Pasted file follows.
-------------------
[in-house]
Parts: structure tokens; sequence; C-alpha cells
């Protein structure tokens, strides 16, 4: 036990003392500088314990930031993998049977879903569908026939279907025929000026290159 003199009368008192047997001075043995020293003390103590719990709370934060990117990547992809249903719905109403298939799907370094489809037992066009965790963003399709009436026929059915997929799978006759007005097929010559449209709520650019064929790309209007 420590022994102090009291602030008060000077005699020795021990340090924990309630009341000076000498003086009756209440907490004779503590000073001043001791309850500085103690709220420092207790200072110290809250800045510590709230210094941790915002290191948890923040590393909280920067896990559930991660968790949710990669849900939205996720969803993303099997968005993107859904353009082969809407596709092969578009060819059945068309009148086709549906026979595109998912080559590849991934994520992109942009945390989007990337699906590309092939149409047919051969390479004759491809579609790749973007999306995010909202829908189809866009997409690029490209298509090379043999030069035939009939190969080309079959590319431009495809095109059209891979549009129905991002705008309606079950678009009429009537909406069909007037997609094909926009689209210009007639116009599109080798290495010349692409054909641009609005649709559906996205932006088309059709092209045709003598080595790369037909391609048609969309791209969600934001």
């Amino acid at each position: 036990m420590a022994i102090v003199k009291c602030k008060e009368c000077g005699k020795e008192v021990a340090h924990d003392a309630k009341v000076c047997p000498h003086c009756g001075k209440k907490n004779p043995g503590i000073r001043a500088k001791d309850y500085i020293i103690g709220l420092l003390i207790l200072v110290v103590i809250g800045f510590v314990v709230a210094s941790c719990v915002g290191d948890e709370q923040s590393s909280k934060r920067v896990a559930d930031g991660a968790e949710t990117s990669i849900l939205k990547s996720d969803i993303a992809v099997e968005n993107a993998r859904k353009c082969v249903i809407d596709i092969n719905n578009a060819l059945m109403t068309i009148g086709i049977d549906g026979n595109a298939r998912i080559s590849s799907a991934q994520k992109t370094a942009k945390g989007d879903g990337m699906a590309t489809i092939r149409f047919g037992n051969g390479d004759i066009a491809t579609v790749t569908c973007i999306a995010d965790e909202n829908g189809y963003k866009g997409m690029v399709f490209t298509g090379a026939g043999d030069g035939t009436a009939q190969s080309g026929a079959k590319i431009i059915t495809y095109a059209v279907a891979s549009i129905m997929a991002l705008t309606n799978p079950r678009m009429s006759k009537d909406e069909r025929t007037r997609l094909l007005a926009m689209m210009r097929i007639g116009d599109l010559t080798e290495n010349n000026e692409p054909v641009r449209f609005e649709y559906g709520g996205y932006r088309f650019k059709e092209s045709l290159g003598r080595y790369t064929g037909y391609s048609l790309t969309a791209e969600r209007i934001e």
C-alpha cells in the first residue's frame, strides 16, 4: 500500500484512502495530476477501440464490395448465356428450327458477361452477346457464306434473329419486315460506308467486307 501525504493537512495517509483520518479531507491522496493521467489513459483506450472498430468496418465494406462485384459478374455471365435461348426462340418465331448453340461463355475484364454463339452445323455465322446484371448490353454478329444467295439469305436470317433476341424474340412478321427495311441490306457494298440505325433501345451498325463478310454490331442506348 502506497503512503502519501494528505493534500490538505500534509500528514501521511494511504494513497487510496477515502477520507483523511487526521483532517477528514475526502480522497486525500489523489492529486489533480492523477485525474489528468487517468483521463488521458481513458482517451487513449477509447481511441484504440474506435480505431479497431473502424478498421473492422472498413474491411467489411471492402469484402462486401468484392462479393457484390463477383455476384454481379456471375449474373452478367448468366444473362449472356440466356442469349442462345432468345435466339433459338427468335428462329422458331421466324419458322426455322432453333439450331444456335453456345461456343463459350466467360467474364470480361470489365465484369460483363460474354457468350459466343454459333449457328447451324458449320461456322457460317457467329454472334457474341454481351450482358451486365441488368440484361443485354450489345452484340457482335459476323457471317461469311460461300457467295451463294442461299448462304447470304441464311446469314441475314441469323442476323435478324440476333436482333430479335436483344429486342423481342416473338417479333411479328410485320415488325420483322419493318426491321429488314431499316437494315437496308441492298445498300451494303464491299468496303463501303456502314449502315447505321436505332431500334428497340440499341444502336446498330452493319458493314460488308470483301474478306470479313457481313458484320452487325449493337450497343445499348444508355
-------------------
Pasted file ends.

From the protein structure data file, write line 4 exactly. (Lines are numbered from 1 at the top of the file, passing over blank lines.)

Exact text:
């Amino acid at each position: 036990m420590a022994i102090v003199k009291c602030k008060e009368c000077g005699k020795e008192v021990a340090h924990d003392a309630k009341v000076c047997p000498h003086c009756g001075k209440k907490n004779p043995g503590i000073r001043a500088k001791d309850y500085i020293i103690g709220l420092l003390i207790l200072v110290v103590i809250g800045f510590v314990v709230a210094s941790c719990v915002g290191d948890e709370q923040s590393s909280k934060r920067v896990a559930d930031g991660a968790e949710t990117s990669i849900l939205k990547s996720d969803i993303a992809v099997e968005n993107a993998r859904k353009c082969v249903i809407d596709i092969n719905n578009a060819l059945m109403t068309i009148g086709i049977d549906g026979n595109a298939r998912i080559s590849s799907a991934q994520k992109t370094a942009k945390g989007d879903g990337m699906a590309t489809i092939r149409f047919g037992n051969g390479d004759i066009a491809t579609v790749t569908c973007i999306a995010d965790e909202n829908g189809y963003k866009g997409m690029v399709f490209t298509g090379a026939g043999d030069g035939t009436a009939q190969s080309g026929a079959k590319i431009i059915t495809y095109a059209v279907a891979s549009i129905m997929a991002l705008t309606n799978p079950r678009m009429s006759k009537d909406e069909r025929t007037r997609l094909l007005a926009m689209m210009r097929i007639g116009d599109l010559t080798e290495n010349n000026e692409p054909v641009r449209f609005e649709y559906g709520g996205y932006r088309f650019k059709e092209s045709l290159g003598r080595y790369t064929g037909y391609s048609l790309t969309a791209e969600r209007i934001e």